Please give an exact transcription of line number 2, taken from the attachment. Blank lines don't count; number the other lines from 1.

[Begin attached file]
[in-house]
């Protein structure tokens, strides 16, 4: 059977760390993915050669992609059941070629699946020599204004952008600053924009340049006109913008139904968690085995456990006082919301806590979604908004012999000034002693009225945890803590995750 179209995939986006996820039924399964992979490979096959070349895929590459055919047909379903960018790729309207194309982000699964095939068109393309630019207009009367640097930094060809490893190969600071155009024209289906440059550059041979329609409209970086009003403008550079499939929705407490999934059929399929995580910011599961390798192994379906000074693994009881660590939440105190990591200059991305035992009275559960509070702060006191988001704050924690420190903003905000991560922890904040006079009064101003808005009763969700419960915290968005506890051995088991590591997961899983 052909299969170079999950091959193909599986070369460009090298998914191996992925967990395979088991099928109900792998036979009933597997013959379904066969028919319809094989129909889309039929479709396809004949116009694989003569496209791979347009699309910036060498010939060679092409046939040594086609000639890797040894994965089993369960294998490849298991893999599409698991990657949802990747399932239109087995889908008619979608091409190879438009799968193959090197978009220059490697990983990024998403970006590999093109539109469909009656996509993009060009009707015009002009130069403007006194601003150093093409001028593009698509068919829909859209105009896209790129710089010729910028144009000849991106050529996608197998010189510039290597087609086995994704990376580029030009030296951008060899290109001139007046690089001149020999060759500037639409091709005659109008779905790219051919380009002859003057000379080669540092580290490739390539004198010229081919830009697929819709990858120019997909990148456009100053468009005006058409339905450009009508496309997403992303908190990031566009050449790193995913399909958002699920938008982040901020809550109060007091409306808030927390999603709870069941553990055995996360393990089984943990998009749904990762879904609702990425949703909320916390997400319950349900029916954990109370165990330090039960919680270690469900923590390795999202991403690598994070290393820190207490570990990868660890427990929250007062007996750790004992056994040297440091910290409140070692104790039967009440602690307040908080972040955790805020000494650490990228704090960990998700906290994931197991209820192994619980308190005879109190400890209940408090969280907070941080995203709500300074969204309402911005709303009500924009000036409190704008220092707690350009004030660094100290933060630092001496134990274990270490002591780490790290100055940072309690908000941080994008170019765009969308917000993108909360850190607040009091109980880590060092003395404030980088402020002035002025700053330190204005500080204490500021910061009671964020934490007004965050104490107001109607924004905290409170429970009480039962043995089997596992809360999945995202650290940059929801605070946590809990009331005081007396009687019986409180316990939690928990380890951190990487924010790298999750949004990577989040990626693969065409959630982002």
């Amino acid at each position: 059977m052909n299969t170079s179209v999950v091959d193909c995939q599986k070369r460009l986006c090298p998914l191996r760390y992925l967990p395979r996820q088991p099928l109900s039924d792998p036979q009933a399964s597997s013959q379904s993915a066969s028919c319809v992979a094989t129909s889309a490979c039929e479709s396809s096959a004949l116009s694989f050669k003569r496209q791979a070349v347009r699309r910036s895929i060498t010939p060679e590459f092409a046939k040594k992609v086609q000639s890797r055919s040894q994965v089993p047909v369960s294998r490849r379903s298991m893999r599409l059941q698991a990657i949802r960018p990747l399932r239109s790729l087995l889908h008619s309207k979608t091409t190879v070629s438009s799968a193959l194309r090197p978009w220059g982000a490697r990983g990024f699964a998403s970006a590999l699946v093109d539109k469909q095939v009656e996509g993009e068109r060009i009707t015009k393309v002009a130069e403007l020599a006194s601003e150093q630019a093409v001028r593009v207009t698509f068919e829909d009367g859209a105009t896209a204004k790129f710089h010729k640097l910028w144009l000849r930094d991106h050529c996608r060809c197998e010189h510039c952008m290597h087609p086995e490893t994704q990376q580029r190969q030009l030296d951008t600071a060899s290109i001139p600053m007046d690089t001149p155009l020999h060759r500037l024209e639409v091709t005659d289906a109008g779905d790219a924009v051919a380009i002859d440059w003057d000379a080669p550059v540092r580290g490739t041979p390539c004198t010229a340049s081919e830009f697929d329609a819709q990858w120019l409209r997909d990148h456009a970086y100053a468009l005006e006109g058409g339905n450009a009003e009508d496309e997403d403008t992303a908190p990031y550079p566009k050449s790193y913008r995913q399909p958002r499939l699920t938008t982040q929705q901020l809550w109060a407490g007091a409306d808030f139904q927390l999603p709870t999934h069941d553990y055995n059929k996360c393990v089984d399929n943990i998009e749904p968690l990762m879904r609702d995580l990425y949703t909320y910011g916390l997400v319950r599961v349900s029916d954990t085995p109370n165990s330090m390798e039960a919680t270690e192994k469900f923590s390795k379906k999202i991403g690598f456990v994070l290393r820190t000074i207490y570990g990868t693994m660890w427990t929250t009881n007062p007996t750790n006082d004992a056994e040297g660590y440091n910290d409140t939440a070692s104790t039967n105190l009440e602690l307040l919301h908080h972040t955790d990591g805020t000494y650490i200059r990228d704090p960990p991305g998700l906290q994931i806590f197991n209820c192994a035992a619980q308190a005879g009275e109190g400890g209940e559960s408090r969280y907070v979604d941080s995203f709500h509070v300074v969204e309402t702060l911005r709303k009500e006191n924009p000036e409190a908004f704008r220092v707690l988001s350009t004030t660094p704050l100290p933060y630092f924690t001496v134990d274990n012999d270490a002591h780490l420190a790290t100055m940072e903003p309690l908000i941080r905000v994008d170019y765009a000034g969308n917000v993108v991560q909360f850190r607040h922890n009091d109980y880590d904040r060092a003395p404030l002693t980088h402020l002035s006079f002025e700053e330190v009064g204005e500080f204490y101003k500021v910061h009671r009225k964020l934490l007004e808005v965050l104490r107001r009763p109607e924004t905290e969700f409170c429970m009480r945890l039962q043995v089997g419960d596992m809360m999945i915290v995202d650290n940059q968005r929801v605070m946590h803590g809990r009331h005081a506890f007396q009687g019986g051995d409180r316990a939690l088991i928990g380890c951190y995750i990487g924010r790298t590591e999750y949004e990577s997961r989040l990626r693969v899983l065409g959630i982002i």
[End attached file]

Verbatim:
């Protein structure tokens, strides 16, 4: 059977760390993915050669992609059941070629699946020599204004952008600053924009340049006109913008139904968690085995456990006082919301806590979604908004012999000034002693009225945890803590995750 179209995939986006996820039924399964992979490979096959070349895929590459055919047909379903960018790729309207194309982000699964095939068109393309630019207009009367640097930094060809490893190969600071155009024209289906440059550059041979329609409209970086009003403008550079499939929705407490999934059929399929995580910011599961390798192994379906000074693994009881660590939440105190990591200059991305035992009275559960509070702060006191988001704050924690420190903003905000991560922890904040006079009064101003808005009763969700419960915290968005506890051995088991590591997961899983 052909299969170079999950091959193909599986070369460009090298998914191996992925967990395979088991099928109900792998036979009933597997013959379904066969028919319809094989129909889309039929479709396809004949116009694989003569496209791979347009699309910036060498010939060679092409046939040594086609000639890797040894994965089993369960294998490849298991893999599409698991990657949802990747399932239109087995889908008619979608091409190879438009799968193959090197978009220059490697990983990024998403970006590999093109539109469909009656996509993009060009009707015009002009130069403007006194601003150093093409001028593009698509068919829909859209105009896209790129710089010729910028144009000849991106050529996608197998010189510039290597087609086995994704990376580029030009030296951008060899290109001139007046690089001149020999060759500037639409091709005659109008779905790219051919380009002859003057000379080669540092580290490739390539004198010229081919830009697929819709990858120019997909990148456009100053468009005006058409339905450009009508496309997403992303908190990031566009050449790193995913399909958002699920938008982040901020809550109060007091409306808030927390999603709870069941553990055995996360393990089984943990998009749904990762879904609702990425949703909320916390997400319950349900029916954990109370165990330090039960919680270690469900923590390795999202991403690598994070290393820190207490570990990868660890427990929250007062007996750790004992056994040297440091910290409140070692104790039967009440602690307040908080972040955790805020000494650490990228704090960990998700906290994931197991209820192994619980308190005879109190400890209940408090969280907070941080995203709500300074969204309402911005709303009500924009000036409190704008220092707690350009004030660094100290933060630092001496134990274990270490002591780490790290100055940072309690908000941080994008170019765009969308917000993108909360850190607040009091109980880590060092003395404030980088402020002035002025700053330190204005500080204490500021910061009671964020934490007004965050104490107001109607924004905290409170429970009480039962043995089997596992809360999945995202650290940059929801605070946590809990009331005081007396009687019986409180316990939690928990380890951190990487924010790298999750949004990577989040990626693969065409959630982002």